In re Cruz, 121 A.D.2d 901, 503 N.Y.S.2d 798 (1st Dept.1986), involved the reversal of Family Court's dismissal of a neglect petition.   Family Court had determined that the prior finding of neglect was stale.   The Appellate Division made a finding of neglect and remitted for a dispositional hearing.

The Court noted that the initial offending conduct occurred on June 6, 1985, the neglect finding was made on June 19, 1985, and the mental health report entered into evidence at the dispositional hearing held in January 1986 opined that the respondent had significantly impaired judgment in caring for her children.   It held that these circumstances established a prima facie case that neglect of Priscilla who was born August 9, 1985 was likely to take place.

The Court further stated that based on these proximate circumstances being shown a neglect finding should have been entered.

In Matter of Brian W., 199 A.D.2d 1021, 606 N.Y.S.2d 105 (4th Dept.1993), appeal dism'd 83 N.Y.2d 952, 615 N.Y.S.2d 877, 639 N.E.2d 418, the Court underscored the importance of ascertaining necessary and relevant facts including a current evaluation of respondent, and evidence bearing on respondent's post commencement conduct before a disposition was made.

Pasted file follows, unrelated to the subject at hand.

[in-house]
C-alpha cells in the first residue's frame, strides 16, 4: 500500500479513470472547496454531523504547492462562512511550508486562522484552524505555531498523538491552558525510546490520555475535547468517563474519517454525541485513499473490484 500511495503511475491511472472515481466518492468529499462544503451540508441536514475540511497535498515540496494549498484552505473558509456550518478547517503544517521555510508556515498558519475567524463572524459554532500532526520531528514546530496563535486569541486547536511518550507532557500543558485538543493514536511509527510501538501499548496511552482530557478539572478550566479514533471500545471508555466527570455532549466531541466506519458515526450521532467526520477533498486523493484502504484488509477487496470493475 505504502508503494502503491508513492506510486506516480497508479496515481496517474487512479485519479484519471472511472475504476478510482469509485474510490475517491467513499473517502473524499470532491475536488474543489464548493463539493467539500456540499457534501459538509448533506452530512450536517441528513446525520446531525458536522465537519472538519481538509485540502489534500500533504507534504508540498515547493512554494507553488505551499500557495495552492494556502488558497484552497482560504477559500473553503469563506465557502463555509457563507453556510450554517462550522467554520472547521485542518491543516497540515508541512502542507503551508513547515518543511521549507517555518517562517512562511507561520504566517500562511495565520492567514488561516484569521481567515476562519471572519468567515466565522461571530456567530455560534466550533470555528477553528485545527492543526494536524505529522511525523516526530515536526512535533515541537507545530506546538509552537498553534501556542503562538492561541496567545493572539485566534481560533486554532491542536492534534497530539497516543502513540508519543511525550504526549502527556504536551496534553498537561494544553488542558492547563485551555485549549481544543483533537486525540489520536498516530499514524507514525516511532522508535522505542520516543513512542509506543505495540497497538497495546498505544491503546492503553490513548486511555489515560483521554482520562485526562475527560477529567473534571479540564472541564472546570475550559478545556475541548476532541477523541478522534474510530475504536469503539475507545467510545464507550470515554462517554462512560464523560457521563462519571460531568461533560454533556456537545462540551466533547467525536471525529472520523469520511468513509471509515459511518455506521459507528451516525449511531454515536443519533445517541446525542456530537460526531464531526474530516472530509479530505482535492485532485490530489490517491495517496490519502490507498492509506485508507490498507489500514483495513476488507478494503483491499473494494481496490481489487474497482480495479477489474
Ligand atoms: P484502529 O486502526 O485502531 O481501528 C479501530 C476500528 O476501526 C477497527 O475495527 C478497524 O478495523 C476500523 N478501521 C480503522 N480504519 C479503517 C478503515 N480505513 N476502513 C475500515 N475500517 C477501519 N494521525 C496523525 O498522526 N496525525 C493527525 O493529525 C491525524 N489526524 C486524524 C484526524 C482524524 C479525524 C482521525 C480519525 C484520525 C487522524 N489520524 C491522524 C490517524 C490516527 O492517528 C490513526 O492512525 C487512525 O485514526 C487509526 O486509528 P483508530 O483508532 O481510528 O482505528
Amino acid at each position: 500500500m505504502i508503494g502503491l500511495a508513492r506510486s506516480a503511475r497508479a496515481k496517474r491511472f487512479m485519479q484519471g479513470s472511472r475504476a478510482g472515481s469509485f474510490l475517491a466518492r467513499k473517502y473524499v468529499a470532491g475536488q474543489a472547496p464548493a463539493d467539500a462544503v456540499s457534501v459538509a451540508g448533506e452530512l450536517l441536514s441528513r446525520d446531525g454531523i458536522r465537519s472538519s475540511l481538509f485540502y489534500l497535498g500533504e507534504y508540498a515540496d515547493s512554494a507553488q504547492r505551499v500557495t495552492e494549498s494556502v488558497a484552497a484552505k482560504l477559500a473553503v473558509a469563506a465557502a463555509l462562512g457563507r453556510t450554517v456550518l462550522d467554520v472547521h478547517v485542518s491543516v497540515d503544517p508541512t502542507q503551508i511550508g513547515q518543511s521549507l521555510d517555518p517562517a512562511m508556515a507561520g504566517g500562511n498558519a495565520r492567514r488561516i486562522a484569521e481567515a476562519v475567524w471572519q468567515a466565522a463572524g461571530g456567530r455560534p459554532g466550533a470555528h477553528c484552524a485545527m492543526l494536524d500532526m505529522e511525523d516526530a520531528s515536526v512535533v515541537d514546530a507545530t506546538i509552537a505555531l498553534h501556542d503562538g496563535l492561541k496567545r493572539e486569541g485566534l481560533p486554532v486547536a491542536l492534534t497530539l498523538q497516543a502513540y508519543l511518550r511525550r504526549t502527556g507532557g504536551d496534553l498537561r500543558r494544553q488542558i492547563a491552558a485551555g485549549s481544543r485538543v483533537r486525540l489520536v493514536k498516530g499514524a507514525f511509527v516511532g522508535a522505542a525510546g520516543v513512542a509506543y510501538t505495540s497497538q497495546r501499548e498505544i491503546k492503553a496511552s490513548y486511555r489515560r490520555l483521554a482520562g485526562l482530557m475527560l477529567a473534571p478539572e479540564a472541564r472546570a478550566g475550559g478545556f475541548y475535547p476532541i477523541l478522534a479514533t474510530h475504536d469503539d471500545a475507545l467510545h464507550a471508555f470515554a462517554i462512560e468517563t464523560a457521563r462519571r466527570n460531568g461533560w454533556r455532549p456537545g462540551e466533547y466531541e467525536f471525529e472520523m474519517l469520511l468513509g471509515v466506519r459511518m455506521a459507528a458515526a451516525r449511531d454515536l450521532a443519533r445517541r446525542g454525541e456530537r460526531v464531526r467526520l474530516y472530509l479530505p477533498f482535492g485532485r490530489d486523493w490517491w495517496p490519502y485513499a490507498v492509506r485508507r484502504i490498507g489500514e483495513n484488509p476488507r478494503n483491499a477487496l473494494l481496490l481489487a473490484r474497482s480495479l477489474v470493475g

It was for those reasons it remitted this case, which involved a finding of child sexual abuse, for a dispositional hearing that addressed those considerations.

In Matter of Trudy I., 192 A.D.2d 602, 596 N.Y.S.2d 141 (2d Dept.1993), the neglectful conduct occurred in January 1992, the respondent admitted neglect in August 1992, and the Court released the children to their mother's custody at the dispositional hearing in December of 1992.

The Appellate Division reversed the dispositional order and noted that the child's best interest is the paramount concern at a dispositional hearing, and the relevant inquiry involves the parent's capacity to properly supervise the child based on current information.   Implicit in this holding is the recognition that the calculation of whether conduct is proximate in time necessarily subsumes a respondent's condition at the time of disposition.